Speaking an at election event in Leeds, Theresa May said she has "always been in favour of foxhunting" and that it is now up to parliament to make a decision on the act. If the ban is lifted it could see fox hunting return to England and Wales by 2022.
She said: "As it happens, personally, I've always been in favour of fox hunting and we maintain our commitment - we had a commitment previously - as a Conservative Party to allow a free vote and that would allow Parliament to take a decision on this."
The Fox Hunting Act was introduced in 2004 by Tony Blair’s Labour government, which banned the use of dogs for hunting foxes and wild animals.
A spokesperson from the RSPCA, which has long campaigned to retain the act, said: “We believe that chasing and killing live animals with dogs is barbaric, outdated and has no place in modern Britain.”
The welfare charity added: “A repeal of the Hunting Act would not only give a green light to resuming fox deer and mink hunting, hare hunting and coursing, it would also allow those who use terriers and lurchers to fight and kill foxes, deer, hares and mink.”
Countryside Alliance Chief Executive Tim Bonner welcomed the news, saying that the introduction of the act was a “misplaced and prejudiced attack” on a group within the rural community and had “failed”.
He said: “Overturning the ban and allowing properly conducted hunting with dogs to restart would correct an historic injustice and get rid of one of the most illiberal laws passed in modern times. At the same time it would relieve the police and courts of a substantial burden and allow hunt staff to carry out their jobs without the constant fear of prosecution.”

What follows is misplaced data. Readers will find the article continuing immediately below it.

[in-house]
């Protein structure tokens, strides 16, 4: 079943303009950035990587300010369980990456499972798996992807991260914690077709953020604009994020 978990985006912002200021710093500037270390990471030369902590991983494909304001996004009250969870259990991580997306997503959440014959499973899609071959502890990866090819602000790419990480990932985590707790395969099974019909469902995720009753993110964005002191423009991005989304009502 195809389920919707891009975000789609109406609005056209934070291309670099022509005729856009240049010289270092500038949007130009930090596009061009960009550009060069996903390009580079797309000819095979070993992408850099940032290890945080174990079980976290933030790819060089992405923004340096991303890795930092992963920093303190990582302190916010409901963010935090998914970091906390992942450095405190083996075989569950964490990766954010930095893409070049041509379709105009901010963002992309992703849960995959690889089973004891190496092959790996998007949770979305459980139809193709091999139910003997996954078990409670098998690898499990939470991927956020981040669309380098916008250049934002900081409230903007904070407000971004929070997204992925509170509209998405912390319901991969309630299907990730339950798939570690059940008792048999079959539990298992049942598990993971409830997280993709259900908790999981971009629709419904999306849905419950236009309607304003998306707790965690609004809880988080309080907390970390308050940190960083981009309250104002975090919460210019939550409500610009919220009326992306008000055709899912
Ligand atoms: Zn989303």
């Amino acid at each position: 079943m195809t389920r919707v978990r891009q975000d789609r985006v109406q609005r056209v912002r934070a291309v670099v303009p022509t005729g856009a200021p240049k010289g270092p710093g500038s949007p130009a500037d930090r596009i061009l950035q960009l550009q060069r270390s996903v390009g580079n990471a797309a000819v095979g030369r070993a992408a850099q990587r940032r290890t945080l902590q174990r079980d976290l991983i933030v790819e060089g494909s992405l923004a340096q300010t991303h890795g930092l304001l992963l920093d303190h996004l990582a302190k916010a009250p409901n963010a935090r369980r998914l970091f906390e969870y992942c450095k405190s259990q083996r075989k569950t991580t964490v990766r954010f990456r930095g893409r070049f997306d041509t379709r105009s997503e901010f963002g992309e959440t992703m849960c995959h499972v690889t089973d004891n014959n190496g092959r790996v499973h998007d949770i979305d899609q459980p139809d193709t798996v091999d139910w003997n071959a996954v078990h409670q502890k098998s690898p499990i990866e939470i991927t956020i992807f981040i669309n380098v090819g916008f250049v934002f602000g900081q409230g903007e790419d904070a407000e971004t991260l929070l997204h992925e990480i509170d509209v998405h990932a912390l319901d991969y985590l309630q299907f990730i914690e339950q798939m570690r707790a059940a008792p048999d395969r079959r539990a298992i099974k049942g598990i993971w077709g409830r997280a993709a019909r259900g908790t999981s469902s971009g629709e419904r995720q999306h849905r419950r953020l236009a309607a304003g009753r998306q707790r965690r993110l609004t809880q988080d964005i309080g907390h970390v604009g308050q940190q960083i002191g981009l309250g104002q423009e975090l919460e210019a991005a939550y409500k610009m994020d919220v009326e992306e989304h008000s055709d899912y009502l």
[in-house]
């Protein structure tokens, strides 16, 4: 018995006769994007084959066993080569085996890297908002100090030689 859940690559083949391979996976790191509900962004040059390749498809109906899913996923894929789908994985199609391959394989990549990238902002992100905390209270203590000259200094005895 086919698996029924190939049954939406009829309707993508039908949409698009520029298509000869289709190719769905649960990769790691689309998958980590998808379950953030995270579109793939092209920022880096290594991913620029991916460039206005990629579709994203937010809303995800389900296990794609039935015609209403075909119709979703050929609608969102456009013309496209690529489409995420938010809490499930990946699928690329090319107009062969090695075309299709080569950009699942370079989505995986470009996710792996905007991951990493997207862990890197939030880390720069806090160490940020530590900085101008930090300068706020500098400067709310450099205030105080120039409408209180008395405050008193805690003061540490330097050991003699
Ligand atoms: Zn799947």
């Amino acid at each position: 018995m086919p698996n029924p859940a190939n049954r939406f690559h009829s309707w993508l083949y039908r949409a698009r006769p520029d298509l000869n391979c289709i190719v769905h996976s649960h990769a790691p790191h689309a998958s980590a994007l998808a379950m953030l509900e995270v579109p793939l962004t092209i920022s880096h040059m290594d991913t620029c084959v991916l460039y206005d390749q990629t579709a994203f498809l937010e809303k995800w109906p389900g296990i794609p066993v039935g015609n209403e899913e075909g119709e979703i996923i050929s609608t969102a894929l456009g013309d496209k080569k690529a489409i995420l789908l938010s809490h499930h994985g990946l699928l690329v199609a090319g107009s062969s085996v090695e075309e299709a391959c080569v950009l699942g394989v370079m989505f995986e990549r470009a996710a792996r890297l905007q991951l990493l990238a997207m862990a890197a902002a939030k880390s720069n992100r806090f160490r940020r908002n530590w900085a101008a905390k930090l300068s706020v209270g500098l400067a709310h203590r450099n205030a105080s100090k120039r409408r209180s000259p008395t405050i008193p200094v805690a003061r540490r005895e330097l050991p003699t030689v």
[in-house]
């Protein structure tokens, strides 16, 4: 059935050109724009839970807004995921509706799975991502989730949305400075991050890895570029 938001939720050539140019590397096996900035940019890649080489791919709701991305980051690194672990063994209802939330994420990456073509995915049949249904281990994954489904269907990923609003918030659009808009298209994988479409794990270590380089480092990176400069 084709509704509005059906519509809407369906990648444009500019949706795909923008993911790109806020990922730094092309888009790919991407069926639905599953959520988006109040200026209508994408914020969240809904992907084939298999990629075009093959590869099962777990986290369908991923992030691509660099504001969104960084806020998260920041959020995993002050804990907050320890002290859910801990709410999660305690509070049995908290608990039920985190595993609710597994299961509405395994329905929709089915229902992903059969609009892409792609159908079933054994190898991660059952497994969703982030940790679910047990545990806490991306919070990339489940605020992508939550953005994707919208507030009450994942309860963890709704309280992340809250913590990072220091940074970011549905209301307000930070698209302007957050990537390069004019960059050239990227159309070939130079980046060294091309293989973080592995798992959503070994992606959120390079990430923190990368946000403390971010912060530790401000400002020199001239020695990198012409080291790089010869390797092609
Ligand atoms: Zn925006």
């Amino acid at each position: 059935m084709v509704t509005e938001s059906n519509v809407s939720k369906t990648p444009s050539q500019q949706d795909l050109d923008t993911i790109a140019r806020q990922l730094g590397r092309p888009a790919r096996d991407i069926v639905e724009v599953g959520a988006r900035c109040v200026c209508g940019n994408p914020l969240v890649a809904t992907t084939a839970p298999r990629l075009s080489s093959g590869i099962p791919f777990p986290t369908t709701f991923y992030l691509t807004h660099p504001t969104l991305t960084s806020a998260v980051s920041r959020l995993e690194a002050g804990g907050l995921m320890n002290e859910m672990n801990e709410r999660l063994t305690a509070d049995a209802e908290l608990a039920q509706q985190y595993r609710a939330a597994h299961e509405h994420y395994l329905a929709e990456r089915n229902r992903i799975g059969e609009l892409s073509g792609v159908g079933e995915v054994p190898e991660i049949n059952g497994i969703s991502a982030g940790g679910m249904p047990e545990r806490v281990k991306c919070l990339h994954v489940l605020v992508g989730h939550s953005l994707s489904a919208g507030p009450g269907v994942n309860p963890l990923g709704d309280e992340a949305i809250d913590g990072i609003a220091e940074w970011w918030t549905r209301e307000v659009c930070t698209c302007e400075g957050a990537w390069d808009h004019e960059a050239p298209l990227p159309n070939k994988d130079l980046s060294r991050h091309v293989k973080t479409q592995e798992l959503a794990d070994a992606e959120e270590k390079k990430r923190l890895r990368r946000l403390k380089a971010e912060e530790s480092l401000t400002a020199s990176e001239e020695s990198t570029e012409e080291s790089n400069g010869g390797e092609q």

Conservatives Against Fox Hunting Co- Founder Lorraine Platt said the move by the PM is “toxic” and could see the Conservatives lose support from key voters.
“It will certainly alienate support for the Conservative party. Many Conservative supporters have told us that they withheld their votes at the 2015 election because of this issue and will do so again at the next Election if it is included in the manifesto.
She added: “It is important that the Prime Minister is aware that there is as much support in the Countryside as there is in urban areas for the ban. Mrs May risks sacrificing her wider appeal for the sake of appeasing the hunting lobby which further enforces the view that she is out of touch with the majority opinion on this issue. It is dispiriting to see the Prime Minister supporting a blood sport which is overwhelmingly opposed by the general public.”
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